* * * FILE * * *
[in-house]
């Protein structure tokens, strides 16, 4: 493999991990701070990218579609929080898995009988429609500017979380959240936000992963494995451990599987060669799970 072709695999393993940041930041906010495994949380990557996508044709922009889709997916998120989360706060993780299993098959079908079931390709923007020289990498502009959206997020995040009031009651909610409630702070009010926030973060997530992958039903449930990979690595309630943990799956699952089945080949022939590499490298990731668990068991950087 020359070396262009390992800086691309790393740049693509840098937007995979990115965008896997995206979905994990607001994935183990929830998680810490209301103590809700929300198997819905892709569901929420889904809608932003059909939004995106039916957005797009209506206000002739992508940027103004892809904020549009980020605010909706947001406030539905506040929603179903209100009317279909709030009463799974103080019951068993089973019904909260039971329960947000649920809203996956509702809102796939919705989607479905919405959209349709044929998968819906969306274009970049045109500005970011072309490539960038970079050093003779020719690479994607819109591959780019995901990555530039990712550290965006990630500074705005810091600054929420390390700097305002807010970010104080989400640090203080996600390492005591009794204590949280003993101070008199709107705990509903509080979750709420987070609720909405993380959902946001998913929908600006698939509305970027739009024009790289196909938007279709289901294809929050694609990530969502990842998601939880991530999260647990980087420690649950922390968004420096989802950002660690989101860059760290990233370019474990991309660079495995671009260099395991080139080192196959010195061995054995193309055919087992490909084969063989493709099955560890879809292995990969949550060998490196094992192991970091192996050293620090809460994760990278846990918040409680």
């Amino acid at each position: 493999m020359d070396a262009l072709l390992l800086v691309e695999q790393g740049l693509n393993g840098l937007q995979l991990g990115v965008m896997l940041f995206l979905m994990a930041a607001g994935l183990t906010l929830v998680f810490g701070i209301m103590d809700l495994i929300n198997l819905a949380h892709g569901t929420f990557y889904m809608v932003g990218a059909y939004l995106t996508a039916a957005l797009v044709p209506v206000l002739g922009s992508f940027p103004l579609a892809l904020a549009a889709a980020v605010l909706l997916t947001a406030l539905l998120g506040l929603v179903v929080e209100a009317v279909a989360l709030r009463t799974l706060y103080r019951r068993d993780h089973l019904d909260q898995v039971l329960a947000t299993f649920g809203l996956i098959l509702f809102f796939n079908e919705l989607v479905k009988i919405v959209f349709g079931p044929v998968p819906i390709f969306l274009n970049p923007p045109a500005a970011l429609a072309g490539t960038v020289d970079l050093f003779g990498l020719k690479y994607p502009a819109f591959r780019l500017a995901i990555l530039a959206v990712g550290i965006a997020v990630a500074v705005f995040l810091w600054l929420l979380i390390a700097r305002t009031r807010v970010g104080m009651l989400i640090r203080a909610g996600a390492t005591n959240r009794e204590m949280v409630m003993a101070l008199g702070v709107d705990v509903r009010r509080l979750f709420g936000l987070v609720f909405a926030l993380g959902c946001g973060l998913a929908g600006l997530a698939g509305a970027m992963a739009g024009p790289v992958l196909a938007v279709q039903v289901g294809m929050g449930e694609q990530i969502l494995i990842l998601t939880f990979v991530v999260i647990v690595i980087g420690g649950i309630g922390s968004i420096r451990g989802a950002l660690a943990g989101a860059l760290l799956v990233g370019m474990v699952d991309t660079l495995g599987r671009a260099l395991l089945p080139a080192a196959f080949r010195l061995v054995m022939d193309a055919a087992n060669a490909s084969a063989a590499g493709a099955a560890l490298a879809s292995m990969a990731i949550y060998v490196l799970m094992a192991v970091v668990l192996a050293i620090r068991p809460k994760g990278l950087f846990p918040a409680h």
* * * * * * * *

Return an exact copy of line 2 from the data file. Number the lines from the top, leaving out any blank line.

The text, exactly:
């Protein structure tokens, strides 16, 4: 493999991990701070990218579609929080898995009988429609500017979380959240936000992963494995451990599987060669799970 072709695999393993940041930041906010495994949380990557996508044709922009889709997916998120989360706060993780299993098959079908079931390709923007020289990498502009959206997020995040009031009651909610409630702070009010926030973060997530992958039903449930990979690595309630943990799956699952089945080949022939590499490298990731668990068991950087 020359070396262009390992800086691309790393740049693509840098937007995979990115965008896997995206979905994990607001994935183990929830998680810490209301103590809700929300198997819905892709569901929420889904809608932003059909939004995106039916957005797009209506206000002739992508940027103004892809904020549009980020605010909706947001406030539905506040929603179903209100009317279909709030009463799974103080019951068993089973019904909260039971329960947000649920809203996956509702809102796939919705989607479905919405959209349709044929998968819906969306274009970049045109500005970011072309490539960038970079050093003779020719690479994607819109591959780019995901990555530039990712550290965006990630500074705005810091600054929420390390700097305002807010970010104080989400640090203080996600390492005591009794204590949280003993101070008199709107705990509903509080979750709420987070609720909405993380959902946001998913929908600006698939509305970027739009024009790289196909938007279709289901294809929050694609990530969502990842998601939880991530999260647990980087420690649950922390968004420096989802950002660690989101860059760290990233370019474990991309660079495995671009260099395991080139080192196959010195061995054995193309055919087992490909084969063989493709099955560890879809292995990969949550060998490196094992192991970091192996050293620090809460994760990278846990918040409680």